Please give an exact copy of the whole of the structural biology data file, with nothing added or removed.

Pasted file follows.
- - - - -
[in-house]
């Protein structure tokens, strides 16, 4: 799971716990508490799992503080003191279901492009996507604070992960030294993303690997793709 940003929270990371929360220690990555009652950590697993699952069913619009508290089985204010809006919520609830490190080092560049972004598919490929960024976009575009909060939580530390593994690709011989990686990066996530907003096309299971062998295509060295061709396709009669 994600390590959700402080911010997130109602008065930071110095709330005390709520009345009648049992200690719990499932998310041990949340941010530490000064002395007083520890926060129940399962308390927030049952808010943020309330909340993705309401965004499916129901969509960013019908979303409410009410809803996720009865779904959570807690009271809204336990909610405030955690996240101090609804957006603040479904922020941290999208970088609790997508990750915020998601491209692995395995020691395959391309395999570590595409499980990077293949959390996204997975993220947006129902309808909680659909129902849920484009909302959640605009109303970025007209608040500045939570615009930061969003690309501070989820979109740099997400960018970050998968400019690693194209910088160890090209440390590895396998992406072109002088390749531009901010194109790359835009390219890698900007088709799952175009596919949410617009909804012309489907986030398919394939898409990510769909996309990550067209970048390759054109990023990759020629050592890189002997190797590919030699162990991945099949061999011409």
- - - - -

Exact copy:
[in-house]
């Protein structure tokens, strides 16, 4: 799971716990508490799992503080003191279901492009996507604070992960030294993303690997793709 940003929270990371929360220690990555009652950590697993699952069913619009508290089985204010809006919520609830490190080092560049972004598919490929960024976009575009909060939580530390593994690709011989990686990066996530907003096309299971062998295509060295061709396709009669 994600390590959700402080911010997130109602008065930071110095709330005390709520009345009648049992200690719990499932998310041990949340941010530490000064002395007083520890926060129940399962308390927030049952808010943020309330909340993705309401965004499916129901969509960013019908979303409410009410809803996720009865779904959570807690009271809204336990909610405030955690996240101090609804957006603040479904922020941290999208970088609790997508990750915020998601491209692995395995020691395959391309395999570590595409499980990077293949959390996204997975993220947006129902309808909680659909129902849920484009909302959640605009109303970025007209608040500045939570615009930061969003690309501070989820979109740099997400960018970050998968400019690693194209910088160890090209440390590895396998992406072109002088390749531009901010194109790359835009390219890698900007088709799952175009596919949410617009909804012309489907986030398919394939898409990510769909996309990550067209970048390759054109990023990759020629050592890189002997190797590919030699162990991945099949061999011409």